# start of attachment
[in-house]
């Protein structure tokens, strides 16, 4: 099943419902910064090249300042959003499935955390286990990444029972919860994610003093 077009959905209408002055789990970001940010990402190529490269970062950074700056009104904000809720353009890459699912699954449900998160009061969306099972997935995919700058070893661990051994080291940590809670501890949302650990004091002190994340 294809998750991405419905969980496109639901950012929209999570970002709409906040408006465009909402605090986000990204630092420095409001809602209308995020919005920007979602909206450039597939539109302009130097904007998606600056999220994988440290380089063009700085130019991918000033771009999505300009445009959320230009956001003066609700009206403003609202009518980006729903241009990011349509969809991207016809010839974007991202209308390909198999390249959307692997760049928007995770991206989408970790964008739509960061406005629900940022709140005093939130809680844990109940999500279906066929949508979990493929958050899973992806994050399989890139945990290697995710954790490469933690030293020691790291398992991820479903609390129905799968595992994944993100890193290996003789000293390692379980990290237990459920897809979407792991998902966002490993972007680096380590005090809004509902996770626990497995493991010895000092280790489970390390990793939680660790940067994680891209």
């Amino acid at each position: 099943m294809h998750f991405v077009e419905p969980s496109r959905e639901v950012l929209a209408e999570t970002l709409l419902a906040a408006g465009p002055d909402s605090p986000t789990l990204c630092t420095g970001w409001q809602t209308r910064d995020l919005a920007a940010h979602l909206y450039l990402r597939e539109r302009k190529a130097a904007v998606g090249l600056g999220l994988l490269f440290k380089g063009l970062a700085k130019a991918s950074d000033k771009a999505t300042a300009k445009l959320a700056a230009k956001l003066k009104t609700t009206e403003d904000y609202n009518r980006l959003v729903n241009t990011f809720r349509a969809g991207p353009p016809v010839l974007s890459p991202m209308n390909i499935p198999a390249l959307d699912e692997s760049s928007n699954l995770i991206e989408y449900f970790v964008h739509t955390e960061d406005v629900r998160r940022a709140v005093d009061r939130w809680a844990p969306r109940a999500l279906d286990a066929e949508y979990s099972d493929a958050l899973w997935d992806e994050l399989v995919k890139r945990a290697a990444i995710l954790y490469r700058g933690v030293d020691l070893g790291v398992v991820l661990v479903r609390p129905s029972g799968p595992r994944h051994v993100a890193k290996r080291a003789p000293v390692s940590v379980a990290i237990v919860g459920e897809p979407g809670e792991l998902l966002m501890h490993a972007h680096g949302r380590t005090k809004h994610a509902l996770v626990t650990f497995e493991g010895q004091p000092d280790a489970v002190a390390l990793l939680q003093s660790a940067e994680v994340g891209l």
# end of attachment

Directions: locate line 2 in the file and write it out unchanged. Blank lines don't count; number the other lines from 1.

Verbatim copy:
């Protein structure tokens, strides 16, 4: 099943419902910064090249300042959003499935955390286990990444029972919860994610003093 077009959905209408002055789990970001940010990402190529490269970062950074700056009104904000809720353009890459699912699954449900998160009061969306099972997935995919700058070893661990051994080291940590809670501890949302650990004091002190994340 294809998750991405419905969980496109639901950012929209999570970002709409906040408006465009909402605090986000990204630092420095409001809602209308995020919005920007979602909206450039597939539109302009130097904007998606600056999220994988440290380089063009700085130019991918000033771009999505300009445009959320230009956001003066609700009206403003609202009518980006729903241009990011349509969809991207016809010839974007991202209308390909198999390249959307692997760049928007995770991206989408970790964008739509960061406005629900940022709140005093939130809680844990109940999500279906066929949508979990493929958050899973992806994050399989890139945990290697995710954790490469933690030293020691790291398992991820479903609390129905799968595992994944993100890193290996003789000293390692379980990290237990459920897809979407792991998902966002490993972007680096380590005090809004509902996770626990497995493991010895000092280790489970390390990793939680660790940067994680891209």